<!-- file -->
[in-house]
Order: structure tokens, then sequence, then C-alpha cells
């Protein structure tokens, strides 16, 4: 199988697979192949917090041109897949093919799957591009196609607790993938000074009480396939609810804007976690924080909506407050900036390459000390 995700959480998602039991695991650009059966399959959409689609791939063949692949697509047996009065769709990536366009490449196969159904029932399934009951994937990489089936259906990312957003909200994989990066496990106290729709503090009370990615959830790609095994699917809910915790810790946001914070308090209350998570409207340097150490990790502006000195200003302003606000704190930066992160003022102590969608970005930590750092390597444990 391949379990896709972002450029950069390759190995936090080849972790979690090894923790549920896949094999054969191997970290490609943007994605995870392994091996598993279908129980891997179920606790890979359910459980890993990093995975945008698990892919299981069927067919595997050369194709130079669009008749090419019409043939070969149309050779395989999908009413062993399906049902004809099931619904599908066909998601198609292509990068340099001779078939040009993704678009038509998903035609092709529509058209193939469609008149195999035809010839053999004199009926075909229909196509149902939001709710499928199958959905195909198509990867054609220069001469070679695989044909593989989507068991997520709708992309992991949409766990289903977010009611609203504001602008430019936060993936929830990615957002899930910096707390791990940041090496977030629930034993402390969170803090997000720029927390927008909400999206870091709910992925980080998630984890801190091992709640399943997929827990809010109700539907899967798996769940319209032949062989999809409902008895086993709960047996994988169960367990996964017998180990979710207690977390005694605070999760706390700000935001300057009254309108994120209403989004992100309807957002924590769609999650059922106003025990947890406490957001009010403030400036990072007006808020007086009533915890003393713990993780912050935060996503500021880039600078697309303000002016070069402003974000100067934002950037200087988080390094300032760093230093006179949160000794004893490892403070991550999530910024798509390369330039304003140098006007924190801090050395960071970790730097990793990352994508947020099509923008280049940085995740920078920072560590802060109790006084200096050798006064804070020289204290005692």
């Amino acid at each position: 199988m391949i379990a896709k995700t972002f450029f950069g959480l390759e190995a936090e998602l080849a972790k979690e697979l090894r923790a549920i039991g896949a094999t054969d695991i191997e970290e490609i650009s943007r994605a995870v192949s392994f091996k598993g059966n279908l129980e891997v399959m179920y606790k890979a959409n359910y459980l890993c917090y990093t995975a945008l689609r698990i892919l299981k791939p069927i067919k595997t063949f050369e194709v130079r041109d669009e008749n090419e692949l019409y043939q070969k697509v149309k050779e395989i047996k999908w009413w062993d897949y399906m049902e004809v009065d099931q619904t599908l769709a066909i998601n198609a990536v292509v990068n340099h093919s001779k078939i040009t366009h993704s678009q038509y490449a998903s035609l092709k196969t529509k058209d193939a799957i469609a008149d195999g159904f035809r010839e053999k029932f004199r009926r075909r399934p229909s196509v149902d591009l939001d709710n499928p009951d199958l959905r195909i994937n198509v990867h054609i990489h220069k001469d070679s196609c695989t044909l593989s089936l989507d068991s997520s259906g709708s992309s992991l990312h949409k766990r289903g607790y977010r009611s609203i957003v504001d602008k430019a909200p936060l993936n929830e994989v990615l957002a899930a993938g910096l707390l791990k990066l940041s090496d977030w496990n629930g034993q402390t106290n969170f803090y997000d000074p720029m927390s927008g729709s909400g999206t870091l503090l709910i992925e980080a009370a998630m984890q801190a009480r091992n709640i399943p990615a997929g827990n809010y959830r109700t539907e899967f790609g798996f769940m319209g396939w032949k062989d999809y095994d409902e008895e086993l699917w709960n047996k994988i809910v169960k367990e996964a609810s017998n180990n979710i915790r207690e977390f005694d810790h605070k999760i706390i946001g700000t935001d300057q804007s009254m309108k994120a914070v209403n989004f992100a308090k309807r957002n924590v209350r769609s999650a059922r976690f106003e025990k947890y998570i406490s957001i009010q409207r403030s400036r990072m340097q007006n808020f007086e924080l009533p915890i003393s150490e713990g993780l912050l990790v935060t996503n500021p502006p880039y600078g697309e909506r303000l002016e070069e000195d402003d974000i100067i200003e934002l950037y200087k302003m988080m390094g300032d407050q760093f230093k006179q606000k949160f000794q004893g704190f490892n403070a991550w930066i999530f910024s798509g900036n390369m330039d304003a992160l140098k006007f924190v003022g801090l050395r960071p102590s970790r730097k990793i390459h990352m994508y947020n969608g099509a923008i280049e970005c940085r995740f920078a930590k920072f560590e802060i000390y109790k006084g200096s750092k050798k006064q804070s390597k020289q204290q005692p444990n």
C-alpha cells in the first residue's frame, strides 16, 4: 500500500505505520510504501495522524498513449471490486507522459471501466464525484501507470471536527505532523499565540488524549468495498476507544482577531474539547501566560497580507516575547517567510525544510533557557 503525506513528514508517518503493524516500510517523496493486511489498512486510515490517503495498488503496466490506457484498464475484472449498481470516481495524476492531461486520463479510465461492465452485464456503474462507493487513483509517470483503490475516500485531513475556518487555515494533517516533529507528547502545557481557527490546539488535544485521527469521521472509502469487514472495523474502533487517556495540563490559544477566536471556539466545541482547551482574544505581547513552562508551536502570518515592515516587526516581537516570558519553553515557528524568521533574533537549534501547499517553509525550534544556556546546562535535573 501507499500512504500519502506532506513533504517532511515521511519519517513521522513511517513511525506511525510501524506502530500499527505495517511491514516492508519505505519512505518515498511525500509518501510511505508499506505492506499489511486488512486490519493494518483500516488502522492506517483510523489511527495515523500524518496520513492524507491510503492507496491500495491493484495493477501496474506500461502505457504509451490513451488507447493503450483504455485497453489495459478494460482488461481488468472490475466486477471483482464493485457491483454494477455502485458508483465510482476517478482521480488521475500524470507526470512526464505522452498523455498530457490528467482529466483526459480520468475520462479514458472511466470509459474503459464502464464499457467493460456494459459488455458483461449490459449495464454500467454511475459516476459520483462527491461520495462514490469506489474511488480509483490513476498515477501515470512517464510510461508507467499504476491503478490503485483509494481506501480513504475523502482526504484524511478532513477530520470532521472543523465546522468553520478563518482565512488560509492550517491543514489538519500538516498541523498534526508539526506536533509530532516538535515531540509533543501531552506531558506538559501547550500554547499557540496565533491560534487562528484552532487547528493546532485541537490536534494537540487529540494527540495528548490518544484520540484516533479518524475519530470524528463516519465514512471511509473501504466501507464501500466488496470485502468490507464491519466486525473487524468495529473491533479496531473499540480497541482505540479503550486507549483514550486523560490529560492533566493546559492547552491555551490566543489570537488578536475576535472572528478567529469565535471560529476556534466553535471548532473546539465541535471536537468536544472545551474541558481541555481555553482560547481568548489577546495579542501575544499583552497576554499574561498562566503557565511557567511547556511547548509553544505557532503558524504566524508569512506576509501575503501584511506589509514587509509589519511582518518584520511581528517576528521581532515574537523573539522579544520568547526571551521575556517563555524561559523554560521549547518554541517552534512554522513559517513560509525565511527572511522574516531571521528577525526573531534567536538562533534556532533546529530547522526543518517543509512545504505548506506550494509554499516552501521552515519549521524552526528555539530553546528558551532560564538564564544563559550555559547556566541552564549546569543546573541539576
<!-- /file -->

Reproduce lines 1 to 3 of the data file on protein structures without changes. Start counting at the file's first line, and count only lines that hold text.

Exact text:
[in-house]
Order: structure tokens, then sequence, then C-alpha cells
């Protein structure tokens, strides 16, 4: 199988697979192949917090041109897949093919799957591009196609607790993938000074009480396939609810804007976690924080909506407050900036390459000390 995700959480998602039991695991650009059966399959959409689609791939063949692949697509047996009065769709990536366009490449196969159904029932399934009951994937990489089936259906990312957003909200994989990066496990106290729709503090009370990615959830790609095994699917809910915790810790946001914070308090209350998570409207340097150490990790502006000195200003302003606000704190930066992160003022102590969608970005930590750092390597444990 391949379990896709972002450029950069390759190995936090080849972790979690090894923790549920896949094999054969191997970290490609943007994605995870392994091996598993279908129980891997179920606790890979359910459980890993990093995975945008698990892919299981069927067919595997050369194709130079669009008749090419019409043939070969149309050779395989999908009413062993399906049902004809099931619904599908066909998601198609292509990068340099001779078939040009993704678009038509998903035609092709529509058209193939469609008149195999035809010839053999004199009926075909229909196509149902939001709710499928199958959905195909198509990867054609220069001469070679695989044909593989989507068991997520709708992309992991949409766990289903977010009611609203504001602008430019936060993936929830990615957002899930910096707390791990940041090496977030629930034993402390969170803090997000720029927390927008909400999206870091709910992925980080998630984890801190091992709640399943997929827990809010109700539907899967798996769940319209032949062989999809409902008895086993709960047996994988169960367990996964017998180990979710207690977390005694605070999760706390700000935001300057009254309108994120209403989004992100309807957002924590769609999650059922106003025990947890406490957001009010403030400036990072007006808020007086009533915890003393713990993780912050935060996503500021880039600078697309303000002016070069402003974000100067934002950037200087988080390094300032760093230093006179949160000794004893490892403070991550999530910024798509390369330039304003140098006007924190801090050395960071970790730097990793990352994508947020099509923008280049940085995740920078920072560590802060109790006084200096050798006064804070020289204290005692």